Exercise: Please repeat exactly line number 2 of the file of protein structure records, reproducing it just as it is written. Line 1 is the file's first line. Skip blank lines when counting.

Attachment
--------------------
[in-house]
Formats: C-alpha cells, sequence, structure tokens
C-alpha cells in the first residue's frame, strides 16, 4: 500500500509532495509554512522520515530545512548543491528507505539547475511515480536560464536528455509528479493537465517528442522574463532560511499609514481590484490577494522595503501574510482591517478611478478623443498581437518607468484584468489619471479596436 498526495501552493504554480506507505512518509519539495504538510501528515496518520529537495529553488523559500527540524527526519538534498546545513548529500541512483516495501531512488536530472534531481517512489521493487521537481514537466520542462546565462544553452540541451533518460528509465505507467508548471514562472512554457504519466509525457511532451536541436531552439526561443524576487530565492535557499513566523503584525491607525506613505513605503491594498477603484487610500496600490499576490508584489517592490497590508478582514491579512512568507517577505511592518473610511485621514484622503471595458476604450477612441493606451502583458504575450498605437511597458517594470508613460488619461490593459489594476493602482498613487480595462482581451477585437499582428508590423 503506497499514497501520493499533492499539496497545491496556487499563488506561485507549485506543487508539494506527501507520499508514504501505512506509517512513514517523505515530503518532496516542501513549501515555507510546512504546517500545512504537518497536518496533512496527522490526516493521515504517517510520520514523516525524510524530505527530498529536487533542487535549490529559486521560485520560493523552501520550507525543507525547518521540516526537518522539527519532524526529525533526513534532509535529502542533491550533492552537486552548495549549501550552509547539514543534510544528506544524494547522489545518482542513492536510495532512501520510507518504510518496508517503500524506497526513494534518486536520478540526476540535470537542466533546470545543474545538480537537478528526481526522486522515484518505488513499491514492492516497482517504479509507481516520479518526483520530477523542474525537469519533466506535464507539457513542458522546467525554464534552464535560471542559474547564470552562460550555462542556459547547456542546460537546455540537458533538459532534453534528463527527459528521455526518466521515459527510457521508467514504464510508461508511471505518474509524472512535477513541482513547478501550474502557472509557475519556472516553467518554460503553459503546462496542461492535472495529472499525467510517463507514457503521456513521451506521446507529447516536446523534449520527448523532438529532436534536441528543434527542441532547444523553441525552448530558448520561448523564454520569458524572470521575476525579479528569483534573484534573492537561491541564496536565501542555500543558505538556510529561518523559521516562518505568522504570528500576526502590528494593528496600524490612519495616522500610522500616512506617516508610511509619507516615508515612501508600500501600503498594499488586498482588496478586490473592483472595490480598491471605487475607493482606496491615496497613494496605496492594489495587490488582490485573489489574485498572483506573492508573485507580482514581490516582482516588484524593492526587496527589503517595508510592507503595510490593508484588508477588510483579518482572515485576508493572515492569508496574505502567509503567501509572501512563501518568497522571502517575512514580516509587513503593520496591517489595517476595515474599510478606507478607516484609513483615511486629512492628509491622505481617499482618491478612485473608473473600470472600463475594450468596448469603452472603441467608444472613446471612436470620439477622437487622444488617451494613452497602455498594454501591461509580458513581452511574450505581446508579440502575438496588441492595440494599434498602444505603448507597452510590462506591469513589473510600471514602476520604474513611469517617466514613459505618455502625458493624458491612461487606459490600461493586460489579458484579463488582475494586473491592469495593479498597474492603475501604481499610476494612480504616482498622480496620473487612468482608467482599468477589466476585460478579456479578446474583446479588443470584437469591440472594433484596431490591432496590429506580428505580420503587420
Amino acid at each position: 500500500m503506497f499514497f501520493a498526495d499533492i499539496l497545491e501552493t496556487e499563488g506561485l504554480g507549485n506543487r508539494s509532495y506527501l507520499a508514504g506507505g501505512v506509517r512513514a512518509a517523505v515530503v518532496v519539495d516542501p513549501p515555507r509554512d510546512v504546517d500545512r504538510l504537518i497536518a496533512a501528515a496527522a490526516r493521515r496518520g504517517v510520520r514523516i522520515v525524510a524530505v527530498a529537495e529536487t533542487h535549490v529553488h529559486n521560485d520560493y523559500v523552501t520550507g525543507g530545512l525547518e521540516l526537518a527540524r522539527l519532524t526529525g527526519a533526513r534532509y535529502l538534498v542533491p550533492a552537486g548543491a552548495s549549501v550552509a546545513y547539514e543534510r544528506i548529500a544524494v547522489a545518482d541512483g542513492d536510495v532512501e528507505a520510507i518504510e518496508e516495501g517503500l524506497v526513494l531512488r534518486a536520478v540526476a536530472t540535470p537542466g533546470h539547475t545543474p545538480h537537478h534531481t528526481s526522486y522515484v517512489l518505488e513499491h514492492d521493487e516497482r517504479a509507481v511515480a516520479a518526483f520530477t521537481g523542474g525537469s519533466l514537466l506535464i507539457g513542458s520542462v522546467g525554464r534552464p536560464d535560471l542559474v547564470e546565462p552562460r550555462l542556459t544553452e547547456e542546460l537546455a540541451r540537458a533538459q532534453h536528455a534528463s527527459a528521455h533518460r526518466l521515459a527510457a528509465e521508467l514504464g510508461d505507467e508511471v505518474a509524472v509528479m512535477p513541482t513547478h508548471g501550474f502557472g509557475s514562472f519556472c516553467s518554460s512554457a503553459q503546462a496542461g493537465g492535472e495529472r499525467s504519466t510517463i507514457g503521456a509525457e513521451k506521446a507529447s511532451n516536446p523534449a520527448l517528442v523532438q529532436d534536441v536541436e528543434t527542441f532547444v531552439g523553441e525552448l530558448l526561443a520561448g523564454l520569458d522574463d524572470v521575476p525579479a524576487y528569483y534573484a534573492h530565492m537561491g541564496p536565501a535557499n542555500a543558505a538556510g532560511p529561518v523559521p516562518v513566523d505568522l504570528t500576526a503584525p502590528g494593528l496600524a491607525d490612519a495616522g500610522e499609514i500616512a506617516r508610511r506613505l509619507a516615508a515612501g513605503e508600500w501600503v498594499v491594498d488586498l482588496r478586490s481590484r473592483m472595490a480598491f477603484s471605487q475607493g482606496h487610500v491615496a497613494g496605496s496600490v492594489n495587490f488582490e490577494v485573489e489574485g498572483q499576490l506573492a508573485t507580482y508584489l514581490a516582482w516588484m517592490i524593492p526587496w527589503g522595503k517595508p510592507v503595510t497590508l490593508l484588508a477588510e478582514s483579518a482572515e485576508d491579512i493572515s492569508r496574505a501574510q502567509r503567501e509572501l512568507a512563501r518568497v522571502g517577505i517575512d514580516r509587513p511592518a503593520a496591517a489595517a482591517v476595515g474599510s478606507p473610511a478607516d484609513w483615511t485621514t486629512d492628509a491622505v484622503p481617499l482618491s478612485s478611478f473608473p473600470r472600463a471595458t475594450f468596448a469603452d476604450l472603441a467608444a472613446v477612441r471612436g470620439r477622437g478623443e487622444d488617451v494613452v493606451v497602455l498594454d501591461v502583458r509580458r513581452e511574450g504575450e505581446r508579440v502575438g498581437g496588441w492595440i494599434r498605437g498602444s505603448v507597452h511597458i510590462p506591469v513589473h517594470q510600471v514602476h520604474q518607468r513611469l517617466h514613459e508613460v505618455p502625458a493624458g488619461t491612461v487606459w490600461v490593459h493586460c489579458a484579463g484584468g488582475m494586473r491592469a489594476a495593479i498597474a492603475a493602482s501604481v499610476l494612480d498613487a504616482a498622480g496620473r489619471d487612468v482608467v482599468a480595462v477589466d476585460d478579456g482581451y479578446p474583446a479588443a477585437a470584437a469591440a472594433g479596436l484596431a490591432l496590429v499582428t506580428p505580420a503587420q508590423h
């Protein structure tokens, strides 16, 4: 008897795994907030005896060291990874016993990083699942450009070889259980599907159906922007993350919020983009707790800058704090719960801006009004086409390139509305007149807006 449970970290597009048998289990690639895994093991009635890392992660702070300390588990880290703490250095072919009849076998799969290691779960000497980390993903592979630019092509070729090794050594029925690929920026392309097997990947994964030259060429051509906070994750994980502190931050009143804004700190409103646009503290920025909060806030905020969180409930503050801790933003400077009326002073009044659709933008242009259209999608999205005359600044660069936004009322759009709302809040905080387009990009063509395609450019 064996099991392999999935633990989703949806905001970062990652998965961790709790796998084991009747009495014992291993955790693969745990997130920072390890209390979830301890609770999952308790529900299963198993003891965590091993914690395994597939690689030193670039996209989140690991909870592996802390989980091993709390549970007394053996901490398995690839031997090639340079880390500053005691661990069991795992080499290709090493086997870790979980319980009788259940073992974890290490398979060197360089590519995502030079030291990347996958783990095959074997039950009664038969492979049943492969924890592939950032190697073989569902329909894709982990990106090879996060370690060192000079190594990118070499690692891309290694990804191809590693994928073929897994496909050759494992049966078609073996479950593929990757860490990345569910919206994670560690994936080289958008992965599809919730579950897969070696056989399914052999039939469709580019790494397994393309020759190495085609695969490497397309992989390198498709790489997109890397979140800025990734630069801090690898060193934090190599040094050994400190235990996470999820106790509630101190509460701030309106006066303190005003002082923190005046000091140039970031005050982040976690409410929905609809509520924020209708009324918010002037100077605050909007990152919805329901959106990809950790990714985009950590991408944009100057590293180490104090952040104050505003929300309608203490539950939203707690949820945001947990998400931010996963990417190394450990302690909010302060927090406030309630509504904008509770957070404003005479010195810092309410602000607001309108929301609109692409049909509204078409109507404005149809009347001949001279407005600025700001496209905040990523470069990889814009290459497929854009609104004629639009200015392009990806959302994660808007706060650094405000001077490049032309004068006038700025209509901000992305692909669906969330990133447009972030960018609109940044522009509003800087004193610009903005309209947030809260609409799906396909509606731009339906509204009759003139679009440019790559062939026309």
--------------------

Formats: C-alpha cells, sequence, structure tokens